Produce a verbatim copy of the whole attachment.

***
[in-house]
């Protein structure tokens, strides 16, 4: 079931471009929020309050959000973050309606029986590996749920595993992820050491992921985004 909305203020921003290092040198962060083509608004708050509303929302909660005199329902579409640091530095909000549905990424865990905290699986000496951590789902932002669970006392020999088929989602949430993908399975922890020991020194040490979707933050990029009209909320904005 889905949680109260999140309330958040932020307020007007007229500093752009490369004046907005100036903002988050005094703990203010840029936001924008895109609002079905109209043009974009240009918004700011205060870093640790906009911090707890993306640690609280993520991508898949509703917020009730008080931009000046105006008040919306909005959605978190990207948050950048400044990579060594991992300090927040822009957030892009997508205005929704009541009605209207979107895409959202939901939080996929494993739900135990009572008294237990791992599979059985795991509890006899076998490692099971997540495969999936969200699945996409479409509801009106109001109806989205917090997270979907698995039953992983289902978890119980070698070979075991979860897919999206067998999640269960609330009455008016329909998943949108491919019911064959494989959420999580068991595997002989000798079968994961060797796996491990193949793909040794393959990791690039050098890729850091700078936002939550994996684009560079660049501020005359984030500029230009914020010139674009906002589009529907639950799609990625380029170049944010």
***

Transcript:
[in-house]
């Protein structure tokens, strides 16, 4: 079931471009929020309050959000973050309606029986590996749920595993992820050491992921985004 909305203020921003290092040198962060083509608004708050509303929302909660005199329902579409640091530095909000549905990424865990905290699986000496951590789902932002669970006392020999088929989602949430993908399975922890020991020194040490979707933050990029009209909320904005 889905949680109260999140309330958040932020307020007007007229500093752009490369004046907005100036903002988050005094703990203010840029936001924008895109609002079905109209043009974009240009918004700011205060870093640790906009911090707890993306640690609280993520991508898949509703917020009730008080931009000046105006008040919306909005959605978190990207948050950048400044990579060594991992300090927040822009957030892009997508205005929704009541009605209207979107895409959202939901939080996929494993739900135990009572008294237990791992599979059985795991509890006899076998490692099971997540495969999936969200699945996409479409509801009106109001109806989205917090997270979907698995039953992983289902978890119980070698070979075991979860897919999206067998999640269960609330009455008016329909998943949108491919019911064959494989959420999580068991595997002989000798079968994961060797796996491990193949793909040794393959990791690039050098890729850091700078936002939550994996684009560079660049501020005359984030500029230009914020010139674009906002589009529907639950799609990625380029170049944010």